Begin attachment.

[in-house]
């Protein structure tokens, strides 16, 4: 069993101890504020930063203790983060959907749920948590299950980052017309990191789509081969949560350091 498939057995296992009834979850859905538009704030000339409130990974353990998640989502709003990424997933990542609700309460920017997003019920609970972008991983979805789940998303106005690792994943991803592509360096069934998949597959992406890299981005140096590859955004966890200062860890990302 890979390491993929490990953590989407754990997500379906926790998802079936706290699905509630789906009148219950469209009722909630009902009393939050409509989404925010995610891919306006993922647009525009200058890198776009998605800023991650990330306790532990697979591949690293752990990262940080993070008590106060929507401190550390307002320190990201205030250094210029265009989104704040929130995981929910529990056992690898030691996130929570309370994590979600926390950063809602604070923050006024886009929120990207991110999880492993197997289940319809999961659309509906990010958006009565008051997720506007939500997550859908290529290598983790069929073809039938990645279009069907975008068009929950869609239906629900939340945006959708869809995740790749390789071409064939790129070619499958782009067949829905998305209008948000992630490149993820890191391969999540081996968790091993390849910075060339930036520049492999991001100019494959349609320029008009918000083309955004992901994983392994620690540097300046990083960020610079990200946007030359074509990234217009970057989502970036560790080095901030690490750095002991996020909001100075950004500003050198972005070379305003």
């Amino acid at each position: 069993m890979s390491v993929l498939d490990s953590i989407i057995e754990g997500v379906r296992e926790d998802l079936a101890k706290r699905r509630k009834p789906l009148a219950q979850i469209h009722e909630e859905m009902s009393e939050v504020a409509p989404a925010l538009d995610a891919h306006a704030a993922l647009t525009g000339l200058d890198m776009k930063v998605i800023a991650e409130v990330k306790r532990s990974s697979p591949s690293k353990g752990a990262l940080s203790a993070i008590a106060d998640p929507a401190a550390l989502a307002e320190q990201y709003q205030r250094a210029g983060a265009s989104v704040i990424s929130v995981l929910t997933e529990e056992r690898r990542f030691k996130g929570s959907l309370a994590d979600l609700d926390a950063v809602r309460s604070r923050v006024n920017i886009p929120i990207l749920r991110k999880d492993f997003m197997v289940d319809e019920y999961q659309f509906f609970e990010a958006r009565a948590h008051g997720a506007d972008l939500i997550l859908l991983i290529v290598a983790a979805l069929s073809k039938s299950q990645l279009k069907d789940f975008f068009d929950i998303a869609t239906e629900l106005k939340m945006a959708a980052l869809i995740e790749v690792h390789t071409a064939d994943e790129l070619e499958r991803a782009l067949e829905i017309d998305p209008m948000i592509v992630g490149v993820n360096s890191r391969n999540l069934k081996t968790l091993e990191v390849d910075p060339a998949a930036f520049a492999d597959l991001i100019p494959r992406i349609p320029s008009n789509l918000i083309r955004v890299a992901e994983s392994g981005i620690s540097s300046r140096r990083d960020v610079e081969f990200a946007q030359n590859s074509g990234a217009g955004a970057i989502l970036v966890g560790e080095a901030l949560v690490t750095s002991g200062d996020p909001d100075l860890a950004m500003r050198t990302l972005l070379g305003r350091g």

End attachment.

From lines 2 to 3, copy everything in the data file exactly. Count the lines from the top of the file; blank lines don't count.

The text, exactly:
């Protein structure tokens, strides 16, 4: 069993101890504020930063203790983060959907749920948590299950980052017309990191789509081969949560350091 498939057995296992009834979850859905538009704030000339409130990974353990998640989502709003990424997933990542609700309460920017997003019920609970972008991983979805789940998303106005690792994943991803592509360096069934998949597959992406890299981005140096590859955004966890200062860890990302 890979390491993929490990953590989407754990997500379906926790998802079936706290699905509630789906009148219950469209009722909630009902009393939050409509989404925010995610891919306006993922647009525009200058890198776009998605800023991650990330306790532990697979591949690293752990990262940080993070008590106060929507401190550390307002320190990201205030250094210029265009989104704040929130995981929910529990056992690898030691996130929570309370994590979600926390950063809602604070923050006024886009929120990207991110999880492993197997289940319809999961659309509906990010958006009565008051997720506007939500997550859908290529290598983790069929073809039938990645279009069907975008068009929950869609239906629900939340945006959708869809995740790749390789071409064939790129070619499958782009067949829905998305209008948000992630490149993820890191391969999540081996968790091993390849910075060339930036520049492999991001100019494959349609320029008009918000083309955004992901994983392994620690540097300046990083960020610079990200946007030359074509990234217009970057989502970036560790080095901030690490750095002991996020909001100075950004500003050198972005070379305003």
């Amino acid at each position: 069993m890979s390491v993929l498939d490990s953590i989407i057995e754990g997500v379906r296992e926790d998802l079936a101890k706290r699905r509630k009834p789906l009148a219950q979850i469209h009722e909630e859905m009902s009393e939050v504020a409509p989404a925010l538009d995610a891919h306006a704030a993922l647009t525009g000339l200058d890198m776009k930063v998605i800023a991650e409130v990330k306790r532990s990974s697979p591949s690293k353990g752990a990262l940080s203790a993070i008590a106060d998640p929507a401190a550390l989502a307002e320190q990201y709003q205030r250094a210029g983060a265009s989104v704040i990424s929130v995981l929910t997933e529990e056992r690898r990542f030691k996130g929570s959907l309370a994590d979600l609700d926390a950063v809602r309460s604070r923050v006024n920017i886009p929120i990207l749920r991110k999880d492993f997003m197997v289940d319809e019920y999961q659309f509906f609970e990010a958006r009565a948590h008051g997720a506007d972008l939500i997550l859908l991983i290529v290598a983790a979805l069929s073809k039938s299950q990645l279009k069907d789940f975008f068009d929950i998303a869609t239906e629900l106005k939340m945006a959708a980052l869809i995740e790749v690792h390789t071409a064939d994943e790129l070619e499958r991803a782009l067949e829905i017309d998305p209008m948000i592509v992630g490149v993820n360096s890191r391969n999540l069934k081996t968790l091993e990191v390849d910075p060339a998949a930036f520049a492999d597959l991001i100019p494959r992406i349609p320029s008009n789509l918000i083309r955004v890299a992901e994983s392994g981005i620690s540097s300046r140096r990083d960020v610079e081969f990200a946007q030359n590859s074509g990234a217009g955004a970057i989502l970036v966890g560790e080095a901030l949560v690490t750095s002991g200062d996020p909001d100075l860890a950004m500003r050198t990302l972005l070379g305003r350091g």